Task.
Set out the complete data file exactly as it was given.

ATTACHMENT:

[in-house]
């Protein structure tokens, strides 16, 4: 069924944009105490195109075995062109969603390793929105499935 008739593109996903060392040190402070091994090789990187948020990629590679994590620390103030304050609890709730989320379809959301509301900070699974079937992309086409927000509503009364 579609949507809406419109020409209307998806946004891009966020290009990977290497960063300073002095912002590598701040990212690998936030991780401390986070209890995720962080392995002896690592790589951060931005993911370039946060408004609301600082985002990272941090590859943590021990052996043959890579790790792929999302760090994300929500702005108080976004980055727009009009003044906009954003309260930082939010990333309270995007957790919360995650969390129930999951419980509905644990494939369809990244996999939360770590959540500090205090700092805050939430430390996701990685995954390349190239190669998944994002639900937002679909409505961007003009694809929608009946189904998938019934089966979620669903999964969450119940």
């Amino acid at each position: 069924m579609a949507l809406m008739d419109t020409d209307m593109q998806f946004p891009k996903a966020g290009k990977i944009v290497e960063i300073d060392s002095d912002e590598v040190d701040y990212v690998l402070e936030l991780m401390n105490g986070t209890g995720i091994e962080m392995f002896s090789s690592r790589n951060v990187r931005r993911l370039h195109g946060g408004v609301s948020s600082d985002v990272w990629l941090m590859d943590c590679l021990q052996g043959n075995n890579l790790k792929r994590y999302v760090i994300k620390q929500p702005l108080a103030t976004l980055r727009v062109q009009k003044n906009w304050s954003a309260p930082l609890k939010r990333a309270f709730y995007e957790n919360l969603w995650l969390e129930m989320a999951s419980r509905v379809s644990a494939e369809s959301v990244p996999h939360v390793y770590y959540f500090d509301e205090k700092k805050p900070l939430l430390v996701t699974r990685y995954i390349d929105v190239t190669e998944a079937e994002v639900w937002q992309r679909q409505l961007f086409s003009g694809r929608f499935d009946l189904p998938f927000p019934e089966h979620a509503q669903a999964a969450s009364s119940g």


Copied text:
[in-house]
């Protein structure tokens, strides 16, 4: 069924944009105490195109075995062109969603390793929105499935 008739593109996903060392040190402070091994090789990187948020990629590679994590620390103030304050609890709730989320379809959301509301900070699974079937992309086409927000509503009364 579609949507809406419109020409209307998806946004891009966020290009990977290497960063300073002095912002590598701040990212690998936030991780401390986070209890995720962080392995002896690592790589951060931005993911370039946060408004609301600082985002990272941090590859943590021990052996043959890579790790792929999302760090994300929500702005108080976004980055727009009009003044906009954003309260930082939010990333309270995007957790919360995650969390129930999951419980509905644990494939369809990244996999939360770590959540500090205090700092805050939430430390996701990685995954390349190239190669998944994002639900937002679909409505961007003009694809929608009946189904998938019934089966979620669903999964969450119940």
């Amino acid at each position: 069924m579609a949507l809406m008739d419109t020409d209307m593109q998806f946004p891009k996903a966020g290009k990977i944009v290497e960063i300073d060392s002095d912002e590598v040190d701040y990212v690998l402070e936030l991780m401390n105490g986070t209890g995720i091994e962080m392995f002896s090789s690592r790589n951060v990187r931005r993911l370039h195109g946060g408004v609301s948020s600082d985002v990272w990629l941090m590859d943590c590679l021990q052996g043959n075995n890579l790790k792929r994590y999302v760090i994300k620390q929500p702005l108080a103030t976004l980055r727009v062109q009009k003044n906009w304050s954003a309260p930082l609890k939010r990333a309270f709730y995007e957790n919360l969603w995650l969390e129930m989320a999951s419980r509905v379809s644990a494939e369809s959301v990244p996999h939360v390793y770590y959540f500090d509301e205090k700092k805050p900070l939430l430390v996701t699974r990685y995954i390349d929105v190239t190669e998944a079937e994002v639900w937002q992309r679909q409505l961007f086409s003009g694809r929608f499935d009946l189904p998938f927000p019934e089966h979620a509503q669903a999964a969450s009364s119940g």